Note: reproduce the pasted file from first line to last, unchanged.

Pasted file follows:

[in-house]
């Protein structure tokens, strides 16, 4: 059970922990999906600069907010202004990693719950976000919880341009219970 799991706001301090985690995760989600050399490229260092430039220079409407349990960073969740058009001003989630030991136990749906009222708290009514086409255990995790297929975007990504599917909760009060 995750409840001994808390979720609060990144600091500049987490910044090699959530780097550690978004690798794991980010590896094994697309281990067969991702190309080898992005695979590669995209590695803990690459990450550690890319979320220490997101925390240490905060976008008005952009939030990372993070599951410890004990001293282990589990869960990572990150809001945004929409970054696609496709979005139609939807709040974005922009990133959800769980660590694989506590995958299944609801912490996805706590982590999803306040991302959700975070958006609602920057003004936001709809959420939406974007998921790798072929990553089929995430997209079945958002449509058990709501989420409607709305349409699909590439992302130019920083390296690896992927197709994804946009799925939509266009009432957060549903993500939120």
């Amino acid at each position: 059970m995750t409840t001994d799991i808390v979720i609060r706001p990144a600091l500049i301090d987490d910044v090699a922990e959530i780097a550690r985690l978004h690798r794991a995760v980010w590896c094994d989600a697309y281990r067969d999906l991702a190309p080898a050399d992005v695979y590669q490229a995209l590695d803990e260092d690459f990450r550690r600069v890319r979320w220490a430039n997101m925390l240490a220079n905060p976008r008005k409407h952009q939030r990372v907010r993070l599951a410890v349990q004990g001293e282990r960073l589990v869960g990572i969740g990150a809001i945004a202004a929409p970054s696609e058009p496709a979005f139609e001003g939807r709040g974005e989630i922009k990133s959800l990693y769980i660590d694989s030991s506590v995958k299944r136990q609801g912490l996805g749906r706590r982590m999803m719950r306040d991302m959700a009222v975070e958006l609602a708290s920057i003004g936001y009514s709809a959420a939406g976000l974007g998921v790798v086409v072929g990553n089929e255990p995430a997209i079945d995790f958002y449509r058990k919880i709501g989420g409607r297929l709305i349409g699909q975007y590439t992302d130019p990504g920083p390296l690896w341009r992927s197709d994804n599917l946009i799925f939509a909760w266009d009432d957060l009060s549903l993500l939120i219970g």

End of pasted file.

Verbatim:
[in-house]
């Protein structure tokens, strides 16, 4: 059970922990999906600069907010202004990693719950976000919880341009219970 799991706001301090985690995760989600050399490229260092430039220079409407349990960073969740058009001003989630030991136990749906009222708290009514086409255990995790297929975007990504599917909760009060 995750409840001994808390979720609060990144600091500049987490910044090699959530780097550690978004690798794991980010590896094994697309281990067969991702190309080898992005695979590669995209590695803990690459990450550690890319979320220490997101925390240490905060976008008005952009939030990372993070599951410890004990001293282990589990869960990572990150809001945004929409970054696609496709979005139609939807709040974005922009990133959800769980660590694989506590995958299944609801912490996805706590982590999803306040991302959700975070958006609602920057003004936001709809959420939406974007998921790798072929990553089929995430997209079945958002449509058990709501989420409607709305349409699909590439992302130019920083390296690896992927197709994804946009799925939509266009009432957060549903993500939120």
């Amino acid at each position: 059970m995750t409840t001994d799991i808390v979720i609060r706001p990144a600091l500049i301090d987490d910044v090699a922990e959530i780097a550690r985690l978004h690798r794991a995760v980010w590896c094994d989600a697309y281990r067969d999906l991702a190309p080898a050399d992005v695979y590669q490229a995209l590695d803990e260092d690459f990450r550690r600069v890319r979320w220490a430039n997101m925390l240490a220079n905060p976008r008005k409407h952009q939030r990372v907010r993070l599951a410890v349990q004990g001293e282990r960073l589990v869960g990572i969740g990150a809001i945004a202004a929409p970054s696609e058009p496709a979005f139609e001003g939807r709040g974005e989630i922009k990133s959800l990693y769980i660590d694989s030991s506590v995958k299944r136990q609801g912490l996805g749906r706590r982590m999803m719950r306040d991302m959700a009222v975070e958006l609602a708290s920057i003004g936001y009514s709809a959420a939406g976000l974007g998921v790798v086409v072929g990553n089929e255990p995430a997209i079945d995790f958002y449509r058990k919880i709501g989420g409607r297929l709305i349409g699909q975007y590439t992302d130019p990504g920083p390296l690896w341009r992927s197709d994804n599917l946009i799925f939509a909760w266009d009432d957060l009060s549903l993500l939120i219970g």